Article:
Shopping habits in the US and Europe have shifted dramatically as a result of the coronavirus pandemic, a new report has found, driving the rapid adoption and growth of buying online, pick-up and in-store services.
The report from GlobalData, ‘Multichannel Retail and COVID-19’, also reveals that transactions made through online channels – both on desktops and mobiles – did not exceed 30% of total retail sales at the peak of lockdown in any country covered by the study. Many of these sales were supported by physical stores, however, with ‘click-and-collect’ sales soaring.
The research, which explores how buying behaviour has evolved post-lockdowns, shows that the sales penetration of the online channel is falling as consumers return to stores and make greater use of fast-growing multichannel services.
Among the key findings are:
- During the pandemic, the best online channel growth rates were achieved by retailers who have been employing multichannel services; this included many traditional retailers like Best Buy, Target, Dick’s and Walmart – as well as small retailers supported by services like Shopify. Many of these retailers are now growing at a faster rate than more online-focused retailers, such as Amazon
- In the US, over the course of 2020, almost 36% of online non-food spend will be supported by physical stores. This is up by 2.6% points since the start of the year
- 68% of US shoppers say they are going to make more use of drive-up kerb-side collection facilities at stores in the future and almost 60% say they will make greater use of collect-from-inside-store services
- 89% of retail executives in the US say that physical stores will drive just as many, or more, sales for their business as they did before the pandemic started. Also, 87% are backing this belief with action by planning to invest more capital in multi-channel capability – allowing online and stores to operate seamlessly together – over the next five years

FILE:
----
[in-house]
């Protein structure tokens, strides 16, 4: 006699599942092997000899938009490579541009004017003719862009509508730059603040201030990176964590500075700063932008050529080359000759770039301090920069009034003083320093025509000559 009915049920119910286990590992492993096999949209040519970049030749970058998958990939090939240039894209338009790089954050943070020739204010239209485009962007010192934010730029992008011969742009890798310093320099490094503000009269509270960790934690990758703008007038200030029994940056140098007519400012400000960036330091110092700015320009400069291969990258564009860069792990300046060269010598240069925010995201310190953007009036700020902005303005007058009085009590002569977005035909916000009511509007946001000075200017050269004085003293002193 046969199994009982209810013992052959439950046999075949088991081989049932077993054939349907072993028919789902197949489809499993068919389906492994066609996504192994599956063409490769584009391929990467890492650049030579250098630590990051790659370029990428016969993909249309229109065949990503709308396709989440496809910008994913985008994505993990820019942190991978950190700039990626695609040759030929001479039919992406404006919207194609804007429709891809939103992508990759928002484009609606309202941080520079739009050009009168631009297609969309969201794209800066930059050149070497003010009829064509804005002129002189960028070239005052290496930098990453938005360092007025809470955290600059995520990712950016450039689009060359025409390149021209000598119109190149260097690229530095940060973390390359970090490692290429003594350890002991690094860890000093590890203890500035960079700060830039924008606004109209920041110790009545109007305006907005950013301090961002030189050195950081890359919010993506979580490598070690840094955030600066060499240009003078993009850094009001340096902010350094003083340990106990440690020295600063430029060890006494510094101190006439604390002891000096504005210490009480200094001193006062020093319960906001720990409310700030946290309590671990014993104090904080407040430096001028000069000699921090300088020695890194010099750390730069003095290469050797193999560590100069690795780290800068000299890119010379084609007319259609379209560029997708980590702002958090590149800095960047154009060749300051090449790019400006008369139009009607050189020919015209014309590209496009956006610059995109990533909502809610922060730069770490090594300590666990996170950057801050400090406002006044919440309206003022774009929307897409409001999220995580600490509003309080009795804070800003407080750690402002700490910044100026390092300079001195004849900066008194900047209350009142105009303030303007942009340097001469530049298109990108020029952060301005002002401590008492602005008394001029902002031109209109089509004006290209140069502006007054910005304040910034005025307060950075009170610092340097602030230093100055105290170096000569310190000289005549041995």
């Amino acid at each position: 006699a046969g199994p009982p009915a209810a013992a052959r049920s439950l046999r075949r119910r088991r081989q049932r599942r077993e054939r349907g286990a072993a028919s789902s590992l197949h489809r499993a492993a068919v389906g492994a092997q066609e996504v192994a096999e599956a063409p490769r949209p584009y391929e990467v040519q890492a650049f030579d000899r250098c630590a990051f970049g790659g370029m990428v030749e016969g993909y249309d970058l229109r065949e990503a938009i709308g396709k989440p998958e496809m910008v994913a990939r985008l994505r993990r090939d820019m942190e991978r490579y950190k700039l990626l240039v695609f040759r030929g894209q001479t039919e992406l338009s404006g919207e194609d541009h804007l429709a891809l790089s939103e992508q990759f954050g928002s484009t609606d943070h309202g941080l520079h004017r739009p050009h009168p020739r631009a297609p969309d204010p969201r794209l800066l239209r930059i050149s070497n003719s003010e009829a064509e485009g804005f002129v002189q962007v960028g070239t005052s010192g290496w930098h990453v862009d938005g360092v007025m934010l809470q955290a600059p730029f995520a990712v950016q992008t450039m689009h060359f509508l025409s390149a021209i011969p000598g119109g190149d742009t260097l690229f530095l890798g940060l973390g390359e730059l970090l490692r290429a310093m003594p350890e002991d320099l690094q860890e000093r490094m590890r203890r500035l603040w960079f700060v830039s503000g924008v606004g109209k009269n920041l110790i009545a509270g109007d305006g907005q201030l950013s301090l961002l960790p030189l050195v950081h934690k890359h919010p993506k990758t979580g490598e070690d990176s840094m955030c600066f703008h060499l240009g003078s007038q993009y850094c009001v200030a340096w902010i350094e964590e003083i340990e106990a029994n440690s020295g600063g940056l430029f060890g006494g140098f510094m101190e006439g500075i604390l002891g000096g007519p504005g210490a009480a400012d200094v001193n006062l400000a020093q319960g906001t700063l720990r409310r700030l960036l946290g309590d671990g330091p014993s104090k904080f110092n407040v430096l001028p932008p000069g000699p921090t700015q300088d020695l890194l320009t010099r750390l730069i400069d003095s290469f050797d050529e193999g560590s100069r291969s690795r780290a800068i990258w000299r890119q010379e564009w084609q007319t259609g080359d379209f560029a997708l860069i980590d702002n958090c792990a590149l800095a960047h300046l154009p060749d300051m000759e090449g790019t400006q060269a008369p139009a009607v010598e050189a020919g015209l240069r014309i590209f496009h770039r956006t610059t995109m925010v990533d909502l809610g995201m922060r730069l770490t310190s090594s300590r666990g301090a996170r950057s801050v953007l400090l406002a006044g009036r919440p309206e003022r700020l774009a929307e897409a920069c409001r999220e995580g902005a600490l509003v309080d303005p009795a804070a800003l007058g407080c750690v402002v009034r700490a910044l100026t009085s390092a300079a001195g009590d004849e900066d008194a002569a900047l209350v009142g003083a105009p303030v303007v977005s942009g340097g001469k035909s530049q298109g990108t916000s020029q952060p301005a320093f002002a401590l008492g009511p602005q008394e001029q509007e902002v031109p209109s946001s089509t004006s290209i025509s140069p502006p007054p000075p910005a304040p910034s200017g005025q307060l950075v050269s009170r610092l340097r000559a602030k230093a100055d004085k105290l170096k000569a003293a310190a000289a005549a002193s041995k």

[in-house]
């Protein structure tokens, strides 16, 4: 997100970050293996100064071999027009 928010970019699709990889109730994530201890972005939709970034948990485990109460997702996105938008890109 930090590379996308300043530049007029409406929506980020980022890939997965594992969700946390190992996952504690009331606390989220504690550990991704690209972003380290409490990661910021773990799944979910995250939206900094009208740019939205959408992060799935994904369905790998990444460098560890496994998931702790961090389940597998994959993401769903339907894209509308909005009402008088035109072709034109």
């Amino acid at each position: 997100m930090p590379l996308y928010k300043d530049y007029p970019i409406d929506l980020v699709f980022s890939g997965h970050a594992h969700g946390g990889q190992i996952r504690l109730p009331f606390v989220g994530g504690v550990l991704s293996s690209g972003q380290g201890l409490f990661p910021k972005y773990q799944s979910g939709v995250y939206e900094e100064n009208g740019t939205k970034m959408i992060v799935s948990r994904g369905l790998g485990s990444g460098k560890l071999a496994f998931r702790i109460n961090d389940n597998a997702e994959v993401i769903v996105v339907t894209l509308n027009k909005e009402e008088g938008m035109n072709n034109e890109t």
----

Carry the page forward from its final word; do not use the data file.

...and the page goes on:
- 79% of US consumers said that they missed the social interaction of physical stores during lockdown, with 71% saying that not being able to visit stores during the height of the pandemic reduced the overall amount of money they spent on non-food
- At the height of the lockdown, US online sales accounted for 21.4% of retail sales – up 7.5% over the full-year 2019 percentage. However, two months after lockdowns ended, online sales as a percentage of all retail sales had fallen by 3.9 percentage points to a more modest 17.5%
“Despite claims that the growth of online shopping is leading to a ‘retail apocalypse’, the reality is that many retailers across all sectors are thriving because they are innovating with multichannel to provide a convenient shopping experience for consumers,” said GlobalData’s lead retail analyst, Neil Saunders. A very significant proportion of sales that are attributed to the online channel are, in fact, multichannel sales that rely on both stores and online for success.”
Saunders continued: “The idea that there is a battle between online and physical retail is outdated. There is only one retail battlefield and the fight is between all the players on I.
“Those that have strong multichannel options with both an established store network and online presence now have the advantage.”
The study utilises GlobalData’s consumer panel, which has tracked the shopping behaviours and buying habits of over 82,500 consumers since the pandemic started. GlobalData also drew on detailed data provided by individual retailers as well as interviews with retail executives.